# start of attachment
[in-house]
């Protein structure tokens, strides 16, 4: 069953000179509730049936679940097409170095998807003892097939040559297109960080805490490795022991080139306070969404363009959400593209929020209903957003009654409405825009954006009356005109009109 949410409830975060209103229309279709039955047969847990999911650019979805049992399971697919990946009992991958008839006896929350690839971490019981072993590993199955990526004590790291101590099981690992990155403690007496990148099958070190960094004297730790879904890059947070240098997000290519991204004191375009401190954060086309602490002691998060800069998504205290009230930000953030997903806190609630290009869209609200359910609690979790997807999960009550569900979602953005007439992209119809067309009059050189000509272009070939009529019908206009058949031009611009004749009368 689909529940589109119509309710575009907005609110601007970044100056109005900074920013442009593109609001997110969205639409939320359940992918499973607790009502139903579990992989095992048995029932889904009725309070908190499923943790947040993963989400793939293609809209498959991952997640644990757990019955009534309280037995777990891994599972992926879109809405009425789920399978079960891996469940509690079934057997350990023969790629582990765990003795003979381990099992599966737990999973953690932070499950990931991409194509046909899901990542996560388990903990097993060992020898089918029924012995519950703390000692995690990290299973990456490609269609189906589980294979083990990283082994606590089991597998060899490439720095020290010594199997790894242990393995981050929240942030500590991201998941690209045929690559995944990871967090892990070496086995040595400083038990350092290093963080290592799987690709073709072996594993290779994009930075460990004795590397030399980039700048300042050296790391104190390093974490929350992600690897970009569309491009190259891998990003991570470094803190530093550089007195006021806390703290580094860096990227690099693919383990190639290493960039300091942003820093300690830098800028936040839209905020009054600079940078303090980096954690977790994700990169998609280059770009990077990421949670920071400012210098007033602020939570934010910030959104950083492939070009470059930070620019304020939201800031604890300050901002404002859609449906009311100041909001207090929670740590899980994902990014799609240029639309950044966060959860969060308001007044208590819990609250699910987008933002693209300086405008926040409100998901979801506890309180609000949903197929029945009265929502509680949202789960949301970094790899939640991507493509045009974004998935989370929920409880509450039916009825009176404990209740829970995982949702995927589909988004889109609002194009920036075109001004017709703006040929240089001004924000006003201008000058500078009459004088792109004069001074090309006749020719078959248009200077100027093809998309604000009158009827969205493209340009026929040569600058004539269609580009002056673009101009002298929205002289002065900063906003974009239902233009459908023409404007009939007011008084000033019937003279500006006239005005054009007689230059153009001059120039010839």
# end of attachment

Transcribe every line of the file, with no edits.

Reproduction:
[in-house]
């Protein structure tokens, strides 16, 4: 069953000179509730049936679940097409170095998807003892097939040559297109960080805490490795022991080139306070969404363009959400593209929020209903957003009654409405825009954006009356005109009109 949410409830975060209103229309279709039955047969847990999911650019979805049992399971697919990946009992991958008839006896929350690839971490019981072993590993199955990526004590790291101590099981690992990155403690007496990148099958070190960094004297730790879904890059947070240098997000290519991204004191375009401190954060086309602490002691998060800069998504205290009230930000953030997903806190609630290009869209609200359910609690979790997807999960009550569900979602953005007439992209119809067309009059050189000509272009070939009529019908206009058949031009611009004749009368 689909529940589109119509309710575009907005609110601007970044100056109005900074920013442009593109609001997110969205639409939320359940992918499973607790009502139903579990992989095992048995029932889904009725309070908190499923943790947040993963989400793939293609809209498959991952997640644990757990019955009534309280037995777990891994599972992926879109809405009425789920399978079960891996469940509690079934057997350990023969790629582990765990003795003979381990099992599966737990999973953690932070499950990931991409194509046909899901990542996560388990903990097993060992020898089918029924012995519950703390000692995690990290299973990456490609269609189906589980294979083990990283082994606590089991597998060899490439720095020290010594199997790894242990393995981050929240942030500590991201998941690209045929690559995944990871967090892990070496086995040595400083038990350092290093963080290592799987690709073709072996594993290779994009930075460990004795590397030399980039700048300042050296790391104190390093974490929350992600690897970009569309491009190259891998990003991570470094803190530093550089007195006021806390703290580094860096990227690099693919383990190639290493960039300091942003820093300690830098800028936040839209905020009054600079940078303090980096954690977790994700990169998609280059770009990077990421949670920071400012210098007033602020939570934010910030959104950083492939070009470059930070620019304020939201800031604890300050901002404002859609449906009311100041909001207090929670740590899980994902990014799609240029639309950044966060959860969060308001007044208590819990609250699910987008933002693209300086405008926040409100998901979801506890309180609000949903197929029945009265929502509680949202789960949301970094790899939640991507493509045009974004998935989370929920409880509450039916009825009176404990209740829970995982949702995927589909988004889109609002194009920036075109001004017709703006040929240089001004924000006003201008000058500078009459004088792109004069001074090309006749020719078959248009200077100027093809998309604000009158009827969205493209340009026929040569600058004539269609580009002056673009101009002298929205002289002065900063906003974009239902233009459908023409404007009939007011008084000033019937003279500006006239005005054009007689230059153009001059120039010839």